Can your 8-year-old vacuum yet?
Assigning new jobs for children as they mature will develop their work ethic, says Gregg Murset, CEO of BusyKid, a chore and allowance tracking app based in Scottsdale, Ariz. “The most important thing is to challenge them,” he says. “Once they have some proficiency you need to make them stretch to do the next job.”
Mr. Murset, a father of six children ages 10 to 20, believes parents should teach children to do housework when they’re young, no matter if it yields imperfect results. “Even though it’s easier to just clean the toilet by yourself and be done with it, you have to take the long view and realize that these fundamental life skills are so important,” he says.
Attaching an allowance to chores teaches children not to expect handouts, says Michael Eisenberg, a financial advisor in Encino, Calif. and member of the American Institute of CPA’s National Financial Literacy Commission. “At earlier ages, it instills within children the reality that you do something and you get paid for it,” he says. “Later on in life, they learn that the only way we get money is if we produce stuff at our jobs.”
Some 68% of U.S. parents say they pay an allowance to their children, at an average rate of $67.80 per month, according to a 2016 survey of 1,005 adults by the American Institute of CPAs. More than 80% of respondents who pay an allowance say they want to teach their child the value of money and financial responsibility, the survey found.
Below, housework and personal-finance matters that children should be able to master, by age:
5 and under: Grasp the basics
Pick up toys
Parents should teach their children to pick up their toys and clean their bedroom. Hygiene rituals, including brushing teeth and combing hair, can also be assigned as daily jobs. “You need to get young children started on these basics so they will be able to graduate to more important tasks,” says Mr. Murset.
Mr. Eisenberg doesn’t suggest an allowance at this age, but recommends parents show children how to put coins into a piggy bank. “It introduces the concept of money and savings,” says Mr. Eisenberg.
6 to 9: Find new challenges
Take care of pets
Make own bed
Assigning essential tasks like filling the dog bowls with food and water and operating household appliances like the vacuum and dishwasher help build maturity, responsibility and motor skills. “One of my favorites is having them dust the baseboards,” says Mr. Murset. “Their hands are perfect for that and they hardly have to bend over.”
Families should introduce an allowance at this stage and visit a bank together. “Let them watch a teller take the money, do a deposit and see how much they have in their account,” says Mr. Eisenberg. Parents can also offer to match a child’s savings to help reach a goal, like buying a toy. The incentive establishes a savings pattern and mirrors adult retirement savings programs. “Then when they get a real job and their company offers to match 401K contributions, they’re going to be prepared for that.”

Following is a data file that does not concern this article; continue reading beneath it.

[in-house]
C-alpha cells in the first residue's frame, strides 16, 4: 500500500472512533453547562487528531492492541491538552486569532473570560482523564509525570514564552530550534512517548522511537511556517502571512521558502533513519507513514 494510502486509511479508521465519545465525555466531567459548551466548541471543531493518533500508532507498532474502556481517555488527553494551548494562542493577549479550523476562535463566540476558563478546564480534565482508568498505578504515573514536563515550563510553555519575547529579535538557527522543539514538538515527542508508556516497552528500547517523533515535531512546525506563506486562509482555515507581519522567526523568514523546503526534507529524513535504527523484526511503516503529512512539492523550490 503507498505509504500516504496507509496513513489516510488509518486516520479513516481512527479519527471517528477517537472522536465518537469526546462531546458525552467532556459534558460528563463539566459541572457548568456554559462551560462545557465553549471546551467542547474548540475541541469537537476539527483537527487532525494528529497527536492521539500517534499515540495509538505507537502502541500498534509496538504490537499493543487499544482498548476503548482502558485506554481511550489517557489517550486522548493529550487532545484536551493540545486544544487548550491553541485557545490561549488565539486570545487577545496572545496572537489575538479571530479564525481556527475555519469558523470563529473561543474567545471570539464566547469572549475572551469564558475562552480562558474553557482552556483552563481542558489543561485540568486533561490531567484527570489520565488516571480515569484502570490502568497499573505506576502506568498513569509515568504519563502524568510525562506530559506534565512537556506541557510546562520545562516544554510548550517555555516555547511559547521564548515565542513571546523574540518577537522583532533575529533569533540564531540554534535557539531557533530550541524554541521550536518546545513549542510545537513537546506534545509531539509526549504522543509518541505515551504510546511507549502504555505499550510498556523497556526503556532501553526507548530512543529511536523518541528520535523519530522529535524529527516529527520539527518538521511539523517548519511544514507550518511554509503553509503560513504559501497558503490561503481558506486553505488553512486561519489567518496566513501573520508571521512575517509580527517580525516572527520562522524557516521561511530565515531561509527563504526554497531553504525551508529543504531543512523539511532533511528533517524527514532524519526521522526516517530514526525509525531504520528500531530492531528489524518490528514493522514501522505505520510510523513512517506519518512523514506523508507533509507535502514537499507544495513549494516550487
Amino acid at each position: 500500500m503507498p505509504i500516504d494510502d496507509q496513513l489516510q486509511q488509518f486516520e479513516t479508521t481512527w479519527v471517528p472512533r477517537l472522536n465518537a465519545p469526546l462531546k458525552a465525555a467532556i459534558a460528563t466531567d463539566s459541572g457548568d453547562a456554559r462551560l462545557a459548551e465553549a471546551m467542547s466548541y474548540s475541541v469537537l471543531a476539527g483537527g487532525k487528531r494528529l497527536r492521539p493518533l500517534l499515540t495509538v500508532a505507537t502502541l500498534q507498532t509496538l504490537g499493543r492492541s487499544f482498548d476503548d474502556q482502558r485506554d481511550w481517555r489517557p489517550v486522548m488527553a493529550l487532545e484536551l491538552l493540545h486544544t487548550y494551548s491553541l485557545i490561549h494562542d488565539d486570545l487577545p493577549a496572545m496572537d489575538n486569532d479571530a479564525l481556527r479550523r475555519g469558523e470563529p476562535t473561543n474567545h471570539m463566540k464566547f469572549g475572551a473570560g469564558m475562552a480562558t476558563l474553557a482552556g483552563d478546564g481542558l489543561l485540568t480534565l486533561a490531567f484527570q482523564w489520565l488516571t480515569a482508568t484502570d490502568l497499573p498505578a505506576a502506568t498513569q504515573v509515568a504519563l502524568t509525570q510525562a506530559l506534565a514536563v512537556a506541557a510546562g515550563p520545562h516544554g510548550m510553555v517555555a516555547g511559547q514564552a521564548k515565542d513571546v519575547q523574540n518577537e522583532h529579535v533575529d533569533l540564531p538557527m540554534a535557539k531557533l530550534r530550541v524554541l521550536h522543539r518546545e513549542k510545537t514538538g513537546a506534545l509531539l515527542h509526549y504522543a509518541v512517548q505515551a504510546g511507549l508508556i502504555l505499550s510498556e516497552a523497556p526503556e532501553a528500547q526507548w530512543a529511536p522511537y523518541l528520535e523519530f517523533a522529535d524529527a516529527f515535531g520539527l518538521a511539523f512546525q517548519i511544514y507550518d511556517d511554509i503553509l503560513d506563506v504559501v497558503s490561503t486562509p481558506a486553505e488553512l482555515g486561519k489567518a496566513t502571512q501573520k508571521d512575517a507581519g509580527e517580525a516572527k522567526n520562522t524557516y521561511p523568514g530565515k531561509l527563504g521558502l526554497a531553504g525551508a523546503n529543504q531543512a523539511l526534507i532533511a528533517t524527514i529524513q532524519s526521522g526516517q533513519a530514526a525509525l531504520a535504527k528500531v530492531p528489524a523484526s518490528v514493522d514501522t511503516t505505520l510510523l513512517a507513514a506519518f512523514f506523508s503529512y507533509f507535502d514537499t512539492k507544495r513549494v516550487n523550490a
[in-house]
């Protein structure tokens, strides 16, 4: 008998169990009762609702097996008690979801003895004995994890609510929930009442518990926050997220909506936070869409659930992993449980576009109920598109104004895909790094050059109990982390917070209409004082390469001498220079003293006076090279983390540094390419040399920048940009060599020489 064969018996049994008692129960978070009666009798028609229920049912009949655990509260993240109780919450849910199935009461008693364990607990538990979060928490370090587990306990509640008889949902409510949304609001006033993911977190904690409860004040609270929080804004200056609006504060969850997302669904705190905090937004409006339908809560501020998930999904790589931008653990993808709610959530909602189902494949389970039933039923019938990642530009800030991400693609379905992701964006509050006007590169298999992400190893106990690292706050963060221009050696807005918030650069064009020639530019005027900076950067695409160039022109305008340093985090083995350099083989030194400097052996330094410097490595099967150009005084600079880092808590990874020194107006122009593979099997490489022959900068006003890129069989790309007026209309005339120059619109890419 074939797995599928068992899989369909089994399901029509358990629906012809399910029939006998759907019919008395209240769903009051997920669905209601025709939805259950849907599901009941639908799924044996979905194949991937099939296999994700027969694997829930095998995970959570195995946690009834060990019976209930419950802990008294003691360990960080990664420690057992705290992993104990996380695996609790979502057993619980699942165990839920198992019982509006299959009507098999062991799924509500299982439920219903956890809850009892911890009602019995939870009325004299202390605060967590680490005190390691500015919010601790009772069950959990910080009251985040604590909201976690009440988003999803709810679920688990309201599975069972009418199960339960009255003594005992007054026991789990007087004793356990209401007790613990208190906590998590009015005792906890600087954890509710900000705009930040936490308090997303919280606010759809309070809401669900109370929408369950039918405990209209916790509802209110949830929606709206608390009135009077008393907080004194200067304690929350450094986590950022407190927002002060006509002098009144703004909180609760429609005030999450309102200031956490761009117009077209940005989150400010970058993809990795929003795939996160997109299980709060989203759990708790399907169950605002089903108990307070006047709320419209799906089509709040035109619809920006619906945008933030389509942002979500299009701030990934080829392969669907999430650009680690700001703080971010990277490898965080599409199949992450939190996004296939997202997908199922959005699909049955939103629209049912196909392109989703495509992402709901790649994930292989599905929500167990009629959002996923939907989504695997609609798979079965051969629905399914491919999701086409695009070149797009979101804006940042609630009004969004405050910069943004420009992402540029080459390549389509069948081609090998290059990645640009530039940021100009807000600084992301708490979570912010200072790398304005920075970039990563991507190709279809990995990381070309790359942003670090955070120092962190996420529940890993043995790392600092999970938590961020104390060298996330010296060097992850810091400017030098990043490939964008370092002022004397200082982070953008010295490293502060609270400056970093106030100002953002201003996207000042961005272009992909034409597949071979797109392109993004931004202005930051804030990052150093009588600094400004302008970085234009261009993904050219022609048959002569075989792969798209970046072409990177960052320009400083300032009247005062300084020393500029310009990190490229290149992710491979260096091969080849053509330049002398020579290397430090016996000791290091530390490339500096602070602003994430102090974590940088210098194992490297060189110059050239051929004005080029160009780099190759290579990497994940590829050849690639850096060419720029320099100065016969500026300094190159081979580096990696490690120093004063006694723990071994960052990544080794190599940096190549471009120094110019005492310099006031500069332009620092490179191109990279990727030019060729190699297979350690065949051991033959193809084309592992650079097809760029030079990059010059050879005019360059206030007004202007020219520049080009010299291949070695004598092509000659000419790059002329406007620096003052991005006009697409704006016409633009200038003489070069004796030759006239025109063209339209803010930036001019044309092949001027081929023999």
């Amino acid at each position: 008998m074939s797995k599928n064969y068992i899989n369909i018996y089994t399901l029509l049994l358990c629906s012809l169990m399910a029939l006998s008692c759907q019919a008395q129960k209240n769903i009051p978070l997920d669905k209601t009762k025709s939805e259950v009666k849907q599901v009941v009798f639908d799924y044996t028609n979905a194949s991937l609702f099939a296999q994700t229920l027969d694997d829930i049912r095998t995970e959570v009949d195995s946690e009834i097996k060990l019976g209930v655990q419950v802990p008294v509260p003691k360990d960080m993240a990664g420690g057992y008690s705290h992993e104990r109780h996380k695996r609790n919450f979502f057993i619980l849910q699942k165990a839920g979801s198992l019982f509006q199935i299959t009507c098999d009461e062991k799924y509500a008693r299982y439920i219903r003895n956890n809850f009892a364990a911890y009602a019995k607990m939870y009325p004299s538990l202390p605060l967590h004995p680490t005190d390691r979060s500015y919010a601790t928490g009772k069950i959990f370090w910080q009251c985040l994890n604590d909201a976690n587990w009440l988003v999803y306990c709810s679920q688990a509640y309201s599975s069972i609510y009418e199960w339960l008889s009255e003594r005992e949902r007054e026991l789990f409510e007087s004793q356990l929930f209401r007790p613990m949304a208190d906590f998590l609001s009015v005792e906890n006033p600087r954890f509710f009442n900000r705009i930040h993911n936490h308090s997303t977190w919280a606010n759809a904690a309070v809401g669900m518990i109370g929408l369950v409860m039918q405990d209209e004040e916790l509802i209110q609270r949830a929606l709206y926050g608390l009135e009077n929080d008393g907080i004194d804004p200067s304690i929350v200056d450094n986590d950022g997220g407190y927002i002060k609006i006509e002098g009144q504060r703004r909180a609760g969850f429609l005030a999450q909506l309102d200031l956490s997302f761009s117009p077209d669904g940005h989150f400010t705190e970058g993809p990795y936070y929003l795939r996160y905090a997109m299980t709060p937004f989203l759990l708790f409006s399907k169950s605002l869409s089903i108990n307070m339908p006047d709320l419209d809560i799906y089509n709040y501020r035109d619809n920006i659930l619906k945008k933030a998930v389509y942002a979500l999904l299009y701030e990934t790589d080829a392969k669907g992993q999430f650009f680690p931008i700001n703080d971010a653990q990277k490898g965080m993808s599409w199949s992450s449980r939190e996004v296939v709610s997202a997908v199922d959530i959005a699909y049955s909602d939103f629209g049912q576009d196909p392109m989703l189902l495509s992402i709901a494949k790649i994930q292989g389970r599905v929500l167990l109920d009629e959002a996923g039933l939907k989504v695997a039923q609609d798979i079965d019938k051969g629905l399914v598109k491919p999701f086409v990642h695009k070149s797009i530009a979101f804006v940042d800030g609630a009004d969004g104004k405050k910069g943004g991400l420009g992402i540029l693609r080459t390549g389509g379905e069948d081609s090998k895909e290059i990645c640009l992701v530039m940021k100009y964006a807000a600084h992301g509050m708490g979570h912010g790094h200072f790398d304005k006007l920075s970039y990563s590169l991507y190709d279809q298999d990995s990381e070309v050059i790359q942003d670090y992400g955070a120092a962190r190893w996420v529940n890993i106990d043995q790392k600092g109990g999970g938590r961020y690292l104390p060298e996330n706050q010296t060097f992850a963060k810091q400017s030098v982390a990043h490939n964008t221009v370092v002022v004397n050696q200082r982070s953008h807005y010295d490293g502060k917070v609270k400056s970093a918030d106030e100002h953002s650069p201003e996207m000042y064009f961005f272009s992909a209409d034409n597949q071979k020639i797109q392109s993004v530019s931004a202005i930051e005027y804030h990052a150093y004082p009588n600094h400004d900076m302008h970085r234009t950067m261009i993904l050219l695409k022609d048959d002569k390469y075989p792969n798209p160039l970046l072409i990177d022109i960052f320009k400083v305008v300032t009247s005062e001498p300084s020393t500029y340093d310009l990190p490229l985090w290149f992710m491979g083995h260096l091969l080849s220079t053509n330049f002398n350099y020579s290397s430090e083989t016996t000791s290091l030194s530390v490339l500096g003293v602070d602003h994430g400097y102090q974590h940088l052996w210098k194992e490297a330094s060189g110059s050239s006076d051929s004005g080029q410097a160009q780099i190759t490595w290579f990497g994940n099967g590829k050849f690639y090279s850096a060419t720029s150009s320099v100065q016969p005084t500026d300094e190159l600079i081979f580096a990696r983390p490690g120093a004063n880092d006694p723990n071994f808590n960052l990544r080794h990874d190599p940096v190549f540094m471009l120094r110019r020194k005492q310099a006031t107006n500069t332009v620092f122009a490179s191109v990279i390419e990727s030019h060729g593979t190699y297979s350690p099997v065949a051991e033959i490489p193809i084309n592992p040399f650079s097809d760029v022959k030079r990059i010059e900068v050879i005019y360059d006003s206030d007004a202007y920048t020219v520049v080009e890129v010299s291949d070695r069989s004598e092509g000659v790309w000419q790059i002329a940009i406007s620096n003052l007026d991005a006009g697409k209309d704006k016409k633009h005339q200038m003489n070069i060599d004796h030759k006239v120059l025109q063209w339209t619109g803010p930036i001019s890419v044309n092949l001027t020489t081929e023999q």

10 to 12: Offer choices
Take out trash
Chores that let children make their own decisions are effective confidence boosters, Mr. Murset says. Taking out the trash and walking the garbage and recycling cans to and from the curb require manipulating awkward items and offer a taste of independence, he says. So does making their school lunches. “They can decide what’s in their lunch, and figure out when and how to get it done,” he says.
As chores increase in sophistication and are completed successfully, allowances should rise, too, Mr. Eisenberg says. Parents should help children designate their earnings between spending, savings and even investing. Kids can buy a few shares of companies that make products they’re interested in, such as toy, candy or entertainment companies. “By this age children can grasp an understanding about the different components of money,” says Mr. Eisenberg.
13 to 15: Build ambition
Mow the lawn
Clean the garage
“Teens now need to do the big stuff, like mow the lawn and wash the windows and cars, making sure there are no spots on them,” says Mr. Murset. “The ability to get a job done all the way is a really good skill to have.”
New and more challenging tasks help keep teenagers motivated, he says. “A work ethic has to be developed over time, and as you get harder tasks, you’re becoming better adept taking on those challenges and accomplishing them—that’s the character development piece.”
Given the rise of electronic banking, few children will grow up watching their parents tackle bills each month with a stack of paper statements and a checkbook. Sitting with your teenager as you pay bills online introduces how households now manage finances, and how much everything costs, says Mr. Eisenberg.
16 to 18: Time to grow up
Handle car maintenance
“This is when you start piling on the stuff that they’re actually going to need in the next few years of their life, when they’re adults,” says Mr. Murset. “Have them do their own laundry and cook their own dinner once a week.”
Other adult errands, like grocery shopping and taking the car for an oil change or emissions testing, help them better articulate their needs to strangers, he says. “And if you have a teen with an attitude problem, send them to the DMV, that’s even better,” says Mr. Murset.
At this stage, Mr. Eisenberg wants teenagers to get a summer job outside the home. “That’s how you teach them about income taxes,” he says.
Write to Ellen Byron at firstname.lastname@example.org